Tsarino Foundation organises artist-run AiR programmes in the deserted village of Tsarino, Bulgaria. These are part of a long-term research project on art in such a remote place, inviting artists to explore the context of Tsarino and its specific living and working conditions. The foundation was set up in 2009 by a collective based in Amsterdam.
Tsarino is a small village in the Bulgarian Rhodope Mountains near the border with Greece, which was left behind thirty years ago. Many of the houses in the village are derelict, carrying traces of previous inhabitants and their withdrawal. The foundation has seven houses in use that were refurbished to provide artists with accommodation and studio space. Without electricity and in an isolated location, the circumstances in Tsarino are very elementary. Since its abandonment, Tsarino has been a deserted place used only occasionally by people passing through while herding animals or collecting herbs. Artists are invited to adapt their practice to the conditions of Tsarino, and to use the village as an art environment.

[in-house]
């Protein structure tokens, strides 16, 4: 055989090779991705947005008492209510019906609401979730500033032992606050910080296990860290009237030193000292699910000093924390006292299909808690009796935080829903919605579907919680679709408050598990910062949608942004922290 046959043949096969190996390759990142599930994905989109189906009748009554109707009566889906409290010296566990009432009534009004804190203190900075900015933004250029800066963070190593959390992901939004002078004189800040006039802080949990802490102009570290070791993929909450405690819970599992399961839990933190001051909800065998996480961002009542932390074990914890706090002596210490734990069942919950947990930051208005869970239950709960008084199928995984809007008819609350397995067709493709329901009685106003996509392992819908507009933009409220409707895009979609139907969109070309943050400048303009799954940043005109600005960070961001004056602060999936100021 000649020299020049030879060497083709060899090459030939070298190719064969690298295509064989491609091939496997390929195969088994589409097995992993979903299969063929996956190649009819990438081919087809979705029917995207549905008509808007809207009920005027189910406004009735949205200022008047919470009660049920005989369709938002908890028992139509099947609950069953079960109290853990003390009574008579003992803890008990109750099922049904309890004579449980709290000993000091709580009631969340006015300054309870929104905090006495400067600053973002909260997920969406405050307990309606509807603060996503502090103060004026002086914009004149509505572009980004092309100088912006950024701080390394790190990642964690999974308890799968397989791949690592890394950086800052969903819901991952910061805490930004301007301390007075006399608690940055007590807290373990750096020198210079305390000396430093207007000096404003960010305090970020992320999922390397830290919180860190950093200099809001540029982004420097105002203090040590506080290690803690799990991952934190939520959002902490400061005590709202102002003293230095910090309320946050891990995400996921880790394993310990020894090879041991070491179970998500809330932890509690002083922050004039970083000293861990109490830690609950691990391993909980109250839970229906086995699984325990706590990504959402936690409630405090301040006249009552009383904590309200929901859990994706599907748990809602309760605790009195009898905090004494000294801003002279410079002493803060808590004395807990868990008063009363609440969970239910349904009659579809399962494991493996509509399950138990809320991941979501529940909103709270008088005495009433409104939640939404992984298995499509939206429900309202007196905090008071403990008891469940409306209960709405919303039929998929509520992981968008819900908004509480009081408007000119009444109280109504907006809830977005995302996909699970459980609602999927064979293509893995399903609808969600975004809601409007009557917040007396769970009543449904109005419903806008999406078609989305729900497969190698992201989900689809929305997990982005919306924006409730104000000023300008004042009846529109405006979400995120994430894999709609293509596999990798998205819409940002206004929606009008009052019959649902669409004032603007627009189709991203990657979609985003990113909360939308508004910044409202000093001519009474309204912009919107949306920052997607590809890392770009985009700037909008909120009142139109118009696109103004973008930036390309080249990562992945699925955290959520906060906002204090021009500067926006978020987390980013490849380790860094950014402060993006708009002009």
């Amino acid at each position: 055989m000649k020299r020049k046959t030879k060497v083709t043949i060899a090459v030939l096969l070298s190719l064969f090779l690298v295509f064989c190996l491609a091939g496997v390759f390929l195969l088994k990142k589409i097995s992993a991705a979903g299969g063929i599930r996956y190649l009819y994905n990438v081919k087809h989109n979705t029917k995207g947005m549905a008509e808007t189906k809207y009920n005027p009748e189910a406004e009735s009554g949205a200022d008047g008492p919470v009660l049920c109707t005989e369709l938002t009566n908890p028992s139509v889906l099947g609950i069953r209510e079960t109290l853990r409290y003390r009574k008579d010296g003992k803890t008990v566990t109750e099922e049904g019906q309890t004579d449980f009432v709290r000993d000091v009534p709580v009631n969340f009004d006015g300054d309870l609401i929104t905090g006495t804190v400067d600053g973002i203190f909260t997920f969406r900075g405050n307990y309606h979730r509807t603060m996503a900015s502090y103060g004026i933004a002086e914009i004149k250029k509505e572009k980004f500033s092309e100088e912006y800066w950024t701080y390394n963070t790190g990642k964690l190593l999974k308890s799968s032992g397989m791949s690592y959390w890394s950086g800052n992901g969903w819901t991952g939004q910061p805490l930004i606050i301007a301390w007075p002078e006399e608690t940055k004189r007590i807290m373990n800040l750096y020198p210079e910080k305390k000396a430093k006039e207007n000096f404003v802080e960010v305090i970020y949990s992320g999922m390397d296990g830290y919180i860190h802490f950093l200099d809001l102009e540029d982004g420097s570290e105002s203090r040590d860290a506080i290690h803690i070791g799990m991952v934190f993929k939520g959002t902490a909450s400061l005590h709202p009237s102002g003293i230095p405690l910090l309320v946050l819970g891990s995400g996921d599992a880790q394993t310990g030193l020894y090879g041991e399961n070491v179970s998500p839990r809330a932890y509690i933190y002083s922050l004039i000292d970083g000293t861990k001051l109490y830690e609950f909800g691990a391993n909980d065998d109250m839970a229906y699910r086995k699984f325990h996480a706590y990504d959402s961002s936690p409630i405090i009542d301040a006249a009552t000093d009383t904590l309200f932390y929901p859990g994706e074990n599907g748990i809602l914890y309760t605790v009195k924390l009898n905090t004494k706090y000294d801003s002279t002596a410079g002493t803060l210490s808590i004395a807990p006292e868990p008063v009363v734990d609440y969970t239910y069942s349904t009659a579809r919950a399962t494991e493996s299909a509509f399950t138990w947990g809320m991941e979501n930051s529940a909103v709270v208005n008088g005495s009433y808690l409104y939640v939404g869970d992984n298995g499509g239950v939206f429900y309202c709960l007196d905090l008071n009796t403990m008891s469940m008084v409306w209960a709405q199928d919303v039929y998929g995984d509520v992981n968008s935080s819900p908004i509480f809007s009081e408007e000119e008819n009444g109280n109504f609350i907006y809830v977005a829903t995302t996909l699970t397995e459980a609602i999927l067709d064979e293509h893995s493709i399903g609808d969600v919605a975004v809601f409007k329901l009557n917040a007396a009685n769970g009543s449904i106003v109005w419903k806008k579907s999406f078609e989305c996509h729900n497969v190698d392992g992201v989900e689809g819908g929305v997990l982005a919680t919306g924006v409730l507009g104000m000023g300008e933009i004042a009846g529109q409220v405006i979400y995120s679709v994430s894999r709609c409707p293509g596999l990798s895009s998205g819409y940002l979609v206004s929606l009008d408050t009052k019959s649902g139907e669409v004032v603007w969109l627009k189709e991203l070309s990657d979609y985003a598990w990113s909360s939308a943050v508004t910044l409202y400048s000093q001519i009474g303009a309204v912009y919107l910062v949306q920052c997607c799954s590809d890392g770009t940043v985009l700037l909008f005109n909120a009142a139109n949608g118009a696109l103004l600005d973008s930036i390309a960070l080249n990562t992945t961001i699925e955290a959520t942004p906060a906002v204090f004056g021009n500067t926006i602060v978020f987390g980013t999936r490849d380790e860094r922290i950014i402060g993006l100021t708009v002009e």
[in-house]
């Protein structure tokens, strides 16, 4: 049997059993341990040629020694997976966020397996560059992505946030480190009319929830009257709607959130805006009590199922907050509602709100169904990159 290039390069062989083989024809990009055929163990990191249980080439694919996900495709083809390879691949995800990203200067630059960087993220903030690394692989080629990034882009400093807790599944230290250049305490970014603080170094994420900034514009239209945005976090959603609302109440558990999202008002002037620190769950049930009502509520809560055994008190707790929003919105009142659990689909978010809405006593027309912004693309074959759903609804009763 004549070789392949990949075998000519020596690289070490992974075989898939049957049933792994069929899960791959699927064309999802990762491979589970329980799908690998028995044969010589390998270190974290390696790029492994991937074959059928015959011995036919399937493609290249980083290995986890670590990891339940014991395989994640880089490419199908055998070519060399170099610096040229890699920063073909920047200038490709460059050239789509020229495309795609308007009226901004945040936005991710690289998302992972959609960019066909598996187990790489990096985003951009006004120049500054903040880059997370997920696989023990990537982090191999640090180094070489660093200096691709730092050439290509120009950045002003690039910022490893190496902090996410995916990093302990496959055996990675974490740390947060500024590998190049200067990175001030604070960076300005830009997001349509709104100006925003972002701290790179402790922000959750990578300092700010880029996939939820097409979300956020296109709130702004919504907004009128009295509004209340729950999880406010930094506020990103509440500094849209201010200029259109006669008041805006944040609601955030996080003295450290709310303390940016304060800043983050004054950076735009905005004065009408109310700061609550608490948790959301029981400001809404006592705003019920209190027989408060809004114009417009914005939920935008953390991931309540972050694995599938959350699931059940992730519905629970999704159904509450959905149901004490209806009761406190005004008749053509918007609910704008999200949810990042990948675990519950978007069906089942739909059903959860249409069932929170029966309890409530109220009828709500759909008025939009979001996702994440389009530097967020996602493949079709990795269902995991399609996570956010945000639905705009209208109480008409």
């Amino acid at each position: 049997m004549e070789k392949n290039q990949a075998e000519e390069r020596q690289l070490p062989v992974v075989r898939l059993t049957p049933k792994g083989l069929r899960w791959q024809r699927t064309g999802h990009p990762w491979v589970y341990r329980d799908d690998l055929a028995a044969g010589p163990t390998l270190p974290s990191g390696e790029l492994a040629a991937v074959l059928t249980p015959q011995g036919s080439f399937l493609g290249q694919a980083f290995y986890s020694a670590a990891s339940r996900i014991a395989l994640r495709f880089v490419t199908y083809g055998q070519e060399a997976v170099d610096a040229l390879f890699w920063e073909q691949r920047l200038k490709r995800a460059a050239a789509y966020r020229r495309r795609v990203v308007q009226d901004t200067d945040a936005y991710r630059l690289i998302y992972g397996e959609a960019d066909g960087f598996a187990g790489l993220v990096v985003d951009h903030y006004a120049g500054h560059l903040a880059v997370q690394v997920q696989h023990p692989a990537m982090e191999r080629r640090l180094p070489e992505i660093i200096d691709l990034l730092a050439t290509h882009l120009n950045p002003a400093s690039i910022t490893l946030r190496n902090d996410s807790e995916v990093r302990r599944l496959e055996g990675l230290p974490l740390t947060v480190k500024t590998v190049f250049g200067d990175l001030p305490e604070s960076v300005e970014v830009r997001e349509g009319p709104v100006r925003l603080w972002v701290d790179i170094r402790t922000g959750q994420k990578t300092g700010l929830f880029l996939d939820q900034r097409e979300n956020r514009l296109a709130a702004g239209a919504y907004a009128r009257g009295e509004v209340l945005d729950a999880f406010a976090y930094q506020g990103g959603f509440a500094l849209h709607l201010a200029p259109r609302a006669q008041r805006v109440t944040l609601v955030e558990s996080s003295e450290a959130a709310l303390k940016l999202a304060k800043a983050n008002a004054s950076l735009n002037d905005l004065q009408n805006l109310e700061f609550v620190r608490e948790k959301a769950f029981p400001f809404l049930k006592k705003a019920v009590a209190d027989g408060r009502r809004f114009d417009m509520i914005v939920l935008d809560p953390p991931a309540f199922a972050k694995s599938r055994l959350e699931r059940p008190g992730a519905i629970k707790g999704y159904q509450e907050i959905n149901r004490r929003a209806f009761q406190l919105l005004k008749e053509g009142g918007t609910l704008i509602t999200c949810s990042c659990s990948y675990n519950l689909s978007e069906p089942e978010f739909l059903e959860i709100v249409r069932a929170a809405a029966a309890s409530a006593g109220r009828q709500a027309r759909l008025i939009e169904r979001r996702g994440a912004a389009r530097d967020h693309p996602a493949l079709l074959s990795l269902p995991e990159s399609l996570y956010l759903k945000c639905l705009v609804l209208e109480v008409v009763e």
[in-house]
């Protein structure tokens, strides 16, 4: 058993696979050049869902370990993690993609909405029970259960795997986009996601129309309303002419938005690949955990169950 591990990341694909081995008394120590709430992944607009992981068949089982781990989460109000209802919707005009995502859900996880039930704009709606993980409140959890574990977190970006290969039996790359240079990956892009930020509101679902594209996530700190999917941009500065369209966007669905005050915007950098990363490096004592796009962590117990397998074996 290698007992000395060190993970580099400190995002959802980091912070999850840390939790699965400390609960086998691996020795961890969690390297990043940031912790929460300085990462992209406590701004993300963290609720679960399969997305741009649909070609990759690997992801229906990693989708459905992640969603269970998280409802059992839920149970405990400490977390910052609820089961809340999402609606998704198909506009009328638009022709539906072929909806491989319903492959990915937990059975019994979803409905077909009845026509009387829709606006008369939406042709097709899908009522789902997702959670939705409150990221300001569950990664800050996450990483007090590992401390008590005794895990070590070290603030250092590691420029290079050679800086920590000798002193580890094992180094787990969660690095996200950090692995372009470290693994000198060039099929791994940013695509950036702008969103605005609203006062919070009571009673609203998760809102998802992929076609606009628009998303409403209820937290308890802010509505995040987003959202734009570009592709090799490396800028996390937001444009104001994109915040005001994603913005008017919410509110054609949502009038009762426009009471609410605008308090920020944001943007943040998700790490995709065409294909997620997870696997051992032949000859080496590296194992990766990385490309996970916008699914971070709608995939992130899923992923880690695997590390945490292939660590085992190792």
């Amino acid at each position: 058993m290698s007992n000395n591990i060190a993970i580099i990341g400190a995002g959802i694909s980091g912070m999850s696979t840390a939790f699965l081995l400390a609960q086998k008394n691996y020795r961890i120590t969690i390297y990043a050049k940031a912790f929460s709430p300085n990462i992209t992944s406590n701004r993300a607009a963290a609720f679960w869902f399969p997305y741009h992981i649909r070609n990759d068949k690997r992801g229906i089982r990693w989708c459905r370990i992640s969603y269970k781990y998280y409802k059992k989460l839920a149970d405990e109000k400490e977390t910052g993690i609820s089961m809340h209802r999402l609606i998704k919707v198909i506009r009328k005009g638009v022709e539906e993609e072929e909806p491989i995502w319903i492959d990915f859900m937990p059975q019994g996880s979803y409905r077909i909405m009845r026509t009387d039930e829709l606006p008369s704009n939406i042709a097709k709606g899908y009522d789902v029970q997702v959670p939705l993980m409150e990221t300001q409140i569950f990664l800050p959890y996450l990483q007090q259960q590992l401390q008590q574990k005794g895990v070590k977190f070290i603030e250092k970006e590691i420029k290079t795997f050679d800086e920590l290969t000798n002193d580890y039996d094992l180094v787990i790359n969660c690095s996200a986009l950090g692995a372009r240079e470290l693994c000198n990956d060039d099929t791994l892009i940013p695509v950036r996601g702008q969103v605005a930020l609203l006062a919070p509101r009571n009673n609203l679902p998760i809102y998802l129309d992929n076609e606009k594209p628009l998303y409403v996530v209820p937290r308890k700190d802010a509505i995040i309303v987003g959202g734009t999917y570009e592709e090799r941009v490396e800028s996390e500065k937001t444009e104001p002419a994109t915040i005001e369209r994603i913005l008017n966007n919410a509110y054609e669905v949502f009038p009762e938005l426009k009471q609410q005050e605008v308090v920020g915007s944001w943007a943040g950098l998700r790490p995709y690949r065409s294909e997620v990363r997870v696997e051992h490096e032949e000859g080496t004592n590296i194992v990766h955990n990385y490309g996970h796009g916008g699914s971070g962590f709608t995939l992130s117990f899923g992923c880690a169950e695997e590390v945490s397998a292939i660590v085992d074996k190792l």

Many of the previous inhabitants moved to Chorbadzhiysko, a village eight kilometres away. This is a mainly agricultural community, growing peppers and tobacco. Today there is one remaining inhabitant still living in Tsarino. A relationship with the local community of the area is being established partly by the organisation of events such as an exhibition in Chorbadzhiysko in 2011 and open studios in Tsarino in 2012. The first intended to display what is taking place in the village that some of the Chorbadzhiyskians once used to inhabit, but is now accomodating international artists. The latter was a presentation of various site responsive works in the houses and surrounding landscape of Tsarino, focusing on different aspects of the place, its history and present state. More information about these projects along with documentation can be found in the online archive of this website.